Need help with MocapNET?
Click the “chat” button below for chat support from the developer who created it, or find similar developers for support.

About the developer

FORTH-ModelBasedTracker
170 Stars 42 Forks Other 446 Commits 3 Opened issues

Description

We present MocapNET2, a real-time method that estimates the 3D human pose directly in the popular Bio Vision Hierarchy (BVH) format, given estimations of the 2D body joints originating from monocular color images. Our contributions include: (a) A novel and compact 2D pose NSRM representation. (b) A human body orientation classifier and an ensemble of orientation-tuned neural networks that regress the 3D human pose by also allowing for the decomposition of the body to an upper and lower kinematic hierarchy. This permits the recovery of the human pose even in the case of significant occlusions. (c) An efficient Inverse Kinematics solver that refines the neural-network-based solution providing 3D human pose estimations that are consistent with the limb sizes of a target person (if known). All the above yield a 33% accuracy improvement on the Human 3.6 Million (H3.6M) dataset compared to the baseline method (MocapNET) while maintaining real-time performance (70 fps in CPU-only execution).

Services available

!
?

Need anything else?

Contributors list

MocapNET Project

MocapNET

A new version of MocapNET has landed! It contains a very big list of improvements that have been carried out during 2020 over the original work that allows higher accuracy, smoother BVH output and better occlusion robustness while maintaining realtime perfomance. MocapNET2 will appear in the 25th International Conference on Pattern Recognition

If you are interested in the older MocapNET v1 release you can find it in the mnet1 branch,

Visualization Example: With MocapNET2 an RGB video feed like this can be converted to BVH motion frames in real-time. The result can be easily used in your favourite 3D engine or application.

Sample run

Example Output: | Youtube Video | MocapNET Output | Editing on Blender | | ------------- | ------------- | ------------- | | YouTube Link | BVH File | Blender Video |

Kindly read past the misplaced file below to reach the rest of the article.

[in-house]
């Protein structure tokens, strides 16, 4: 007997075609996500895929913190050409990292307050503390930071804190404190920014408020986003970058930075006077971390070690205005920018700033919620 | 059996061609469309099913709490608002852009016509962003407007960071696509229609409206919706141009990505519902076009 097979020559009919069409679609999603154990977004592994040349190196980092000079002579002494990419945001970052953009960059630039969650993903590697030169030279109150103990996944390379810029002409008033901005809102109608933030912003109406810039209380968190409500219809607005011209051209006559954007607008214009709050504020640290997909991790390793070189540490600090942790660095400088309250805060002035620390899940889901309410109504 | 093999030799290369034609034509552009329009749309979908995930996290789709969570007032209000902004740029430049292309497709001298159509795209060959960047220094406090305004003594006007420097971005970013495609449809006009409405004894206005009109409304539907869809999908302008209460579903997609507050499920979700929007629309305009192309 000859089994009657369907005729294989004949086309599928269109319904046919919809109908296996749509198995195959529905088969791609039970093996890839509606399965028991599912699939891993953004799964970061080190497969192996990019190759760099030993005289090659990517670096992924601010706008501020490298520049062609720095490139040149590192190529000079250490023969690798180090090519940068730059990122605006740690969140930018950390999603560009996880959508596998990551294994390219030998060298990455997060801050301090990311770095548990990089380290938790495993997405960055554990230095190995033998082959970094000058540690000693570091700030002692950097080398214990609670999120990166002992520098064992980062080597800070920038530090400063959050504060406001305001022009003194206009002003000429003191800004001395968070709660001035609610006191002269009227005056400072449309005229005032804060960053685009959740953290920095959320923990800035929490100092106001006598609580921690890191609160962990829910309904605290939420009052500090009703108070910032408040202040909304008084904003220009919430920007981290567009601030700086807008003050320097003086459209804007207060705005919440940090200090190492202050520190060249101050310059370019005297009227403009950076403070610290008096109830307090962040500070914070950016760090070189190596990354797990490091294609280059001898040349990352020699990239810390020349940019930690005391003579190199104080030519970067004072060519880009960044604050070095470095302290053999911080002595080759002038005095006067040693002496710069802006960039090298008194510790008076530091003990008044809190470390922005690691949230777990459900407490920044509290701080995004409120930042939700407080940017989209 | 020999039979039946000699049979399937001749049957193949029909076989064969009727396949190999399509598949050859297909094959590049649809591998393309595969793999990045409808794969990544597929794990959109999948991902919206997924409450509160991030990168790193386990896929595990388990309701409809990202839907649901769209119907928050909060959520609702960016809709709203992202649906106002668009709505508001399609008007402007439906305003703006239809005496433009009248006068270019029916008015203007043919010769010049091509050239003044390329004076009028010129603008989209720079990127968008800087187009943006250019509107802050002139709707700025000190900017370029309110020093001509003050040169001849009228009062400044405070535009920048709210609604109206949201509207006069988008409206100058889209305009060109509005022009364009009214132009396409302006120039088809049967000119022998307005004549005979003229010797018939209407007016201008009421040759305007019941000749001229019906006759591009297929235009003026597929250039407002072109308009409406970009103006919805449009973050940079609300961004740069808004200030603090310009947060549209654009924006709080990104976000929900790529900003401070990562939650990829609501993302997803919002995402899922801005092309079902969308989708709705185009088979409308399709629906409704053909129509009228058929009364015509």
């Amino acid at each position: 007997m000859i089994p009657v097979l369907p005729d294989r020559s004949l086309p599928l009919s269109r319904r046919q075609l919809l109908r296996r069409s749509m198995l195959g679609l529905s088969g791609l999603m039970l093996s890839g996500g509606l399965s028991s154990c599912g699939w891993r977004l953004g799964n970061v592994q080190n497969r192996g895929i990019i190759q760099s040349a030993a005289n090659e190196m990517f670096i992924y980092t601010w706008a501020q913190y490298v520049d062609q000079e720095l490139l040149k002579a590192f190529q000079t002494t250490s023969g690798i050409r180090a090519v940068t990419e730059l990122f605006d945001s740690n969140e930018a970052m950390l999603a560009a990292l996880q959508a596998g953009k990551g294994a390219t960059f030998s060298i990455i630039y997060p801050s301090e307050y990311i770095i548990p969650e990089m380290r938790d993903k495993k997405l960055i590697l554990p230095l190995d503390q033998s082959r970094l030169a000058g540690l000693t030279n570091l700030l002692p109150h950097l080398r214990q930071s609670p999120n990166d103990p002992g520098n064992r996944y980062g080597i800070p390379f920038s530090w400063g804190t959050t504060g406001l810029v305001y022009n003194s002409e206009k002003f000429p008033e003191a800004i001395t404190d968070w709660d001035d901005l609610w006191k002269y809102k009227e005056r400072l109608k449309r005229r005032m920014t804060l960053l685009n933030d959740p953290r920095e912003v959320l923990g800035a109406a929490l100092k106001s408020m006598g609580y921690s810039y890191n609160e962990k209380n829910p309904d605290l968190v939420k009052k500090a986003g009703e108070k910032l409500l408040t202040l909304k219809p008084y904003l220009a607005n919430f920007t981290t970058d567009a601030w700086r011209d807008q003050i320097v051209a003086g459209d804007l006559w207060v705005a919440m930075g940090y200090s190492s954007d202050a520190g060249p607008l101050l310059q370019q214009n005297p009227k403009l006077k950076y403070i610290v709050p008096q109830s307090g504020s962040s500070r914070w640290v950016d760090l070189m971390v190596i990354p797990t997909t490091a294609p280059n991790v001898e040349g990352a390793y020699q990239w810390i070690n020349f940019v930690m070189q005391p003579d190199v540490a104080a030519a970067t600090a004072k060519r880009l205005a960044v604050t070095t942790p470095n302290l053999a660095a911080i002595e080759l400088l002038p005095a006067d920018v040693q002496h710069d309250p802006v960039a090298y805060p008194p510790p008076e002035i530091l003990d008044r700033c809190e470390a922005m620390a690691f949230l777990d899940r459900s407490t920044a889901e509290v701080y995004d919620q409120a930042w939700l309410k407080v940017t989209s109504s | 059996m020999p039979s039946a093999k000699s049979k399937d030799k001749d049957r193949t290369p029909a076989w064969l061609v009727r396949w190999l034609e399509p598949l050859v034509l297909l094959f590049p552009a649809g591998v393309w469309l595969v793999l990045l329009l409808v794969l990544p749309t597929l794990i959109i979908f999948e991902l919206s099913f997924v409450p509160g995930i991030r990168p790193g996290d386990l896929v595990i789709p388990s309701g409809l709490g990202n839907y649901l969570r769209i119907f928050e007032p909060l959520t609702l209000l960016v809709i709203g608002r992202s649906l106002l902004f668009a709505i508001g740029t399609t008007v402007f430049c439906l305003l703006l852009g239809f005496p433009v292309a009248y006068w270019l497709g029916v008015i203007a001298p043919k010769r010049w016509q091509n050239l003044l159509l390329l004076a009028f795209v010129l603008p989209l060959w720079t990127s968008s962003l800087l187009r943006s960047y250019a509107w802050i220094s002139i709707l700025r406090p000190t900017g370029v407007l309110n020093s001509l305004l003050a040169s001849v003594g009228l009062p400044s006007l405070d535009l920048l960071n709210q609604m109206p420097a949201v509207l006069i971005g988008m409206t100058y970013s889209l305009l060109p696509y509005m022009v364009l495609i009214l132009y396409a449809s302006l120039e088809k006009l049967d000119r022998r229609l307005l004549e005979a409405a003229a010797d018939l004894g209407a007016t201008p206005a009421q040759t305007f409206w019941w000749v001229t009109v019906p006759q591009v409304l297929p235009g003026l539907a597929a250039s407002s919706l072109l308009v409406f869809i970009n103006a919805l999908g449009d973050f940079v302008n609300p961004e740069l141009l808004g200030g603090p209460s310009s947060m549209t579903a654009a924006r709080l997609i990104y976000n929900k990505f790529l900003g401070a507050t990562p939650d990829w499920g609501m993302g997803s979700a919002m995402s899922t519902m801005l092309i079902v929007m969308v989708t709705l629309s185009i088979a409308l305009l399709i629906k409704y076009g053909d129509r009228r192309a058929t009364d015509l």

Ensemble of SNN Encoders for 3D Human Pose Estimation in RGB Images

We present MocapNET v2, a real-time method that estimates the 3D human pose directly in the popular Bio Vision Hierarchy (BVH) format, given estimations of the 2D body joints originating from monocular color images.

Our contributions include:

  • A novel and compact 2D pose NSRM representation.
  • A human body orientation classifier and an ensemble of orientation-tuned neural networks that regress the 3D human pose by also allowing for the decomposition of the body to an upper and lower kinematic hierarchy. This permits the recovery of the human pose even in the case of significant occlusions.
  • An efficient Inverse Kinematics solver that refines the neural-network-based solution providing 3D human pose estimations that are consistent with the limb sizes of a target person (if known).

All the above yield a 33\% accuracy improvement on the Human 3.6 Million (H3.6M) dataset compared to the baseline method (MocapNET v1) while maintaining real-time performance (70 fps in CPU-only execution).

MocapNET

Youtube Videos


| ICPR 2020 Supplementary Video | BMVC 2019 Supplementary Video | | ------------- | ------------- | | YouTube Link | YouTube Link |

| ICPR 2020 Poster Session | | | ------------- | ------------- | | YouTube Link | YouTube Link |


Citation


Please cite the following papers 1,2 if this work helps your research :

@inproceedings{Qammaz2020,
  author = {Ammar Qammaz and Antonis A. Argyros},
  title = {Occlusion-tolerant and personalized 3D human pose estimation in RGB images},
  booktitle = {IEEE International Conference on Pattern Recognition (ICPR 2020), (to appear)},
  year = {2021},
  month = {January},